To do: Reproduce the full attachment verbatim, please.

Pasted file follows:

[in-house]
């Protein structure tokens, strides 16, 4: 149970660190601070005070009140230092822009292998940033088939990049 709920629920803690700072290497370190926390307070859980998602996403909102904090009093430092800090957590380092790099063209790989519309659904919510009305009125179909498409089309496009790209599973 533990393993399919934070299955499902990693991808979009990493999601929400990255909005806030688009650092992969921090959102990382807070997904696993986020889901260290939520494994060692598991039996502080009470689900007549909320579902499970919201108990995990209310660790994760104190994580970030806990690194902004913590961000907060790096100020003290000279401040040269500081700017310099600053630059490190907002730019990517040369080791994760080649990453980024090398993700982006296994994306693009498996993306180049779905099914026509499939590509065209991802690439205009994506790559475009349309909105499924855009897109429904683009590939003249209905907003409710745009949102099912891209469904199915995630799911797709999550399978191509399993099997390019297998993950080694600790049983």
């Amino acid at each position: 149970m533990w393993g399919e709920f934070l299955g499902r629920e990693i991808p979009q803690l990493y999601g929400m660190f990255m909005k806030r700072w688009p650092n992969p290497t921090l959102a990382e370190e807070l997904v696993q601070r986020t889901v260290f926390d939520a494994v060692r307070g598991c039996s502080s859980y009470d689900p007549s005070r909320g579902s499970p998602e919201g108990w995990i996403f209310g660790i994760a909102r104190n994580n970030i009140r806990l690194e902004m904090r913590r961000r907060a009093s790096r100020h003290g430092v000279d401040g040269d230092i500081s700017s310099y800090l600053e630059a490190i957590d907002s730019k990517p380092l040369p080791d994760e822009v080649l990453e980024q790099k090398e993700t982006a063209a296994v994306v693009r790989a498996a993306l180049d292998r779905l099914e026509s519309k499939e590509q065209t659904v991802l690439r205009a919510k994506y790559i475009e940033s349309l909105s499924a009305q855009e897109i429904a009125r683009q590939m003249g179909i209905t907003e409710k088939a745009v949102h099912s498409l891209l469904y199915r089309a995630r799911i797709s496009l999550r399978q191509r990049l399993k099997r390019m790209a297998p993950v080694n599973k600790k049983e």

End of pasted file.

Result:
[in-house]
């Protein structure tokens, strides 16, 4: 149970660190601070005070009140230092822009292998940033088939990049 709920629920803690700072290497370190926390307070859980998602996403909102904090009093430092800090957590380092790099063209790989519309659904919510009305009125179909498409089309496009790209599973 533990393993399919934070299955499902990693991808979009990493999601929400990255909005806030688009650092992969921090959102990382807070997904696993986020889901260290939520494994060692598991039996502080009470689900007549909320579902499970919201108990995990209310660790994760104190994580970030806990690194902004913590961000907060790096100020003290000279401040040269500081700017310099600053630059490190907002730019990517040369080791994760080649990453980024090398993700982006296994994306693009498996993306180049779905099914026509499939590509065209991802690439205009994506790559475009349309909105499924855009897109429904683009590939003249209905907003409710745009949102099912891209469904199915995630799911797709999550399978191509399993099997390019297998993950080694600790049983």
């Amino acid at each position: 149970m533990w393993g399919e709920f934070l299955g499902r629920e990693i991808p979009q803690l990493y999601g929400m660190f990255m909005k806030r700072w688009p650092n992969p290497t921090l959102a990382e370190e807070l997904v696993q601070r986020t889901v260290f926390d939520a494994v060692r307070g598991c039996s502080s859980y009470d689900p007549s005070r909320g579902s499970p998602e919201g108990w995990i996403f209310g660790i994760a909102r104190n994580n970030i009140r806990l690194e902004m904090r913590r961000r907060a009093s790096r100020h003290g430092v000279d401040g040269d230092i500081s700017s310099y800090l600053e630059a490190i957590d907002s730019k990517p380092l040369p080791d994760e822009v080649l990453e980024q790099k090398e993700t982006a063209a296994v994306v693009r790989a498996a993306l180049d292998r779905l099914e026509s519309k499939e590509q065209t659904v991802l690439r205009a919510k994506y790559i475009e940033s349309l909105s499924a009305q855009e897109i429904a009125r683009q590939m003249g179909i209905t907003e409710k088939a745009v949102h099912s498409l891209l469904y199915r089309a995630r799911i797709s496009l999550r399978q191509r990049l399993k099997r390019m790209a297998p993950v080694n599973k600790k049983e």